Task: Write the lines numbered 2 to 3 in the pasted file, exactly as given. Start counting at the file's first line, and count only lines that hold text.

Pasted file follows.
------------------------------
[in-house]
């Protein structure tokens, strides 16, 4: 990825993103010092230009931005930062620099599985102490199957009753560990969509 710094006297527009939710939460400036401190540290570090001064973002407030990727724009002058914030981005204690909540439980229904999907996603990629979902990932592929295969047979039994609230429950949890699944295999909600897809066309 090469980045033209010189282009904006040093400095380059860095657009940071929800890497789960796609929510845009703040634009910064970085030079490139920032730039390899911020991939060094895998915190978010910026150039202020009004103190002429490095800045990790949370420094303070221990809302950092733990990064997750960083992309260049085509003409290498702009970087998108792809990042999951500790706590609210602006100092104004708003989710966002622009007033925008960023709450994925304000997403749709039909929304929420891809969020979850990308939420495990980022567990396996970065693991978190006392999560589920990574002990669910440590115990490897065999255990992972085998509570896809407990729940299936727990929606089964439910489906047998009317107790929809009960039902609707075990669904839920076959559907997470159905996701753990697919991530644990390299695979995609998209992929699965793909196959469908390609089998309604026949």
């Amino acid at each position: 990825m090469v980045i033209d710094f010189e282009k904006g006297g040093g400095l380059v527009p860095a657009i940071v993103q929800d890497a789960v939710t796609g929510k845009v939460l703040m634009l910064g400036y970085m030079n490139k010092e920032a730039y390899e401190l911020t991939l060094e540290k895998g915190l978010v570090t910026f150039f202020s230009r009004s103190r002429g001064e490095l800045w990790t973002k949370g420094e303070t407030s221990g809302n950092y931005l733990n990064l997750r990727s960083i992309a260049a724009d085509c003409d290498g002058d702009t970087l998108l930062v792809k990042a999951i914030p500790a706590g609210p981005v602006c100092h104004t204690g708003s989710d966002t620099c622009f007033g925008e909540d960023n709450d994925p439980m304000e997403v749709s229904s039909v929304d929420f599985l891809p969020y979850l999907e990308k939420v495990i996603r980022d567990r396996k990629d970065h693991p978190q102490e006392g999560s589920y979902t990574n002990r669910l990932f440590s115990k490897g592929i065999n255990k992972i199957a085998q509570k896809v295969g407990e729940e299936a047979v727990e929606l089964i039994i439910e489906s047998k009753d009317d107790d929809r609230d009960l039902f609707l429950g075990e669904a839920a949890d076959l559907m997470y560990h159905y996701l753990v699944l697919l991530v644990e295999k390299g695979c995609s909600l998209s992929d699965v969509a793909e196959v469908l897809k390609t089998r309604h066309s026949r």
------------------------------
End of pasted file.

């Protein structure tokens, strides 16, 4: 990825993103010092230009931005930062620099599985102490199957009753560990969509 710094006297527009939710939460400036401190540290570090001064973002407030990727724009002058914030981005204690909540439980229904999907996603990629979902990932592929295969047979039994609230429950949890699944295999909600897809066309 090469980045033209010189282009904006040093400095380059860095657009940071929800890497789960796609929510845009703040634009910064970085030079490139920032730039390899911020991939060094895998915190978010910026150039202020009004103190002429490095800045990790949370420094303070221990809302950092733990990064997750960083992309260049085509003409290498702009970087998108792809990042999951500790706590609210602006100092104004708003989710966002622009007033925008960023709450994925304000997403749709039909929304929420891809969020979850990308939420495990980022567990396996970065693991978190006392999560589920990574002990669910440590115990490897065999255990992972085998509570896809407990729940299936727990929606089964439910489906047998009317107790929809009960039902609707075990669904839920076959559907997470159905996701753990697919991530644990390299695979995609998209992929699965793909196959469908390609089998309604026949």
């Amino acid at each position: 990825m090469v980045i033209d710094f010189e282009k904006g006297g040093g400095l380059v527009p860095a657009i940071v993103q929800d890497a789960v939710t796609g929510k845009v939460l703040m634009l910064g400036y970085m030079n490139k010092e920032a730039y390899e401190l911020t991939l060094e540290k895998g915190l978010v570090t910026f150039f202020s230009r009004s103190r002429g001064e490095l800045w990790t973002k949370g420094e303070t407030s221990g809302n950092y931005l733990n990064l997750r990727s960083i992309a260049a724009d085509c003409d290498g002058d702009t970087l998108l930062v792809k990042a999951i914030p500790a706590g609210p981005v602006c100092h104004t204690g708003s989710d966002t620099c622009f007033g925008e909540d960023n709450d994925p439980m304000e997403v749709s229904s039909v929304d929420f599985l891809p969020y979850l999907e990308k939420v495990i996603r980022d567990r396996k990629d970065h693991p978190q102490e006392g999560s589920y979902t990574n002990r669910l990932f440590s115990k490897g592929i065999n255990k992972i199957a085998q509570k896809v295969g407990e729940e299936a047979v727990e929606l089964i039994i439910e489906s047998k009753d009317d107790d929809r609230d009960l039902f609707l429950g075990e669904a839920a949890d076959l559907m997470y560990h159905y996701l753990v699944l697919l991530v644990e295999k390299g695979c995609s909600l998209s992929d699965v969509a793909e196959v469908l897809k390609t089998r309604h066309s026949r």